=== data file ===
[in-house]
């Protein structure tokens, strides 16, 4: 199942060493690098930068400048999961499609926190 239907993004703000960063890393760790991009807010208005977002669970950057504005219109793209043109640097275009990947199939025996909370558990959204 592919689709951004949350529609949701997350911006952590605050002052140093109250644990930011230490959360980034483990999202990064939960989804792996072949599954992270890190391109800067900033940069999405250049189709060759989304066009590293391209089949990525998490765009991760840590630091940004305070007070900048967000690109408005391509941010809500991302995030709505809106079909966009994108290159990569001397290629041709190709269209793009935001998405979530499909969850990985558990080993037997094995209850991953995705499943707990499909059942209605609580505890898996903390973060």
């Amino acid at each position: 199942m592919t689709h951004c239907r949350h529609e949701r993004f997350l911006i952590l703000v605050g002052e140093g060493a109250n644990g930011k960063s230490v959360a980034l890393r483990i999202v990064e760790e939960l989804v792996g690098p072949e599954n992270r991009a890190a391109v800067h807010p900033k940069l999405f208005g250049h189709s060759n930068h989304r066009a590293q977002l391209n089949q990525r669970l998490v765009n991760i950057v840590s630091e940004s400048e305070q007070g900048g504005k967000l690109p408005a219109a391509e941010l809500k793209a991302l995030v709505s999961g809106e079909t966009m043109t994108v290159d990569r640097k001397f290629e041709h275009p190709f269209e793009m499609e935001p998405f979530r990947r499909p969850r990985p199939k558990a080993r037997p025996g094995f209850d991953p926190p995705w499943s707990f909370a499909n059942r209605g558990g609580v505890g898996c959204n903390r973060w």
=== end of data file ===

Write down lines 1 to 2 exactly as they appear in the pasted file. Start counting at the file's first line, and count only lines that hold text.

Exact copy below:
[in-house]
């Protein structure tokens, strides 16, 4: 199942060493690098930068400048999961499609926190 239907993004703000960063890393760790991009807010208005977002669970950057504005219109793209043109640097275009990947199939025996909370558990959204 592919689709951004949350529609949701997350911006952590605050002052140093109250644990930011230490959360980034483990999202990064939960989804792996072949599954992270890190391109800067900033940069999405250049189709060759989304066009590293391209089949990525998490765009991760840590630091940004305070007070900048967000690109408005391509941010809500991302995030709505809106079909966009994108290159990569001397290629041709190709269209793009935001998405979530499909969850990985558990080993037997094995209850991953995705499943707990499909059942209605609580505890898996903390973060």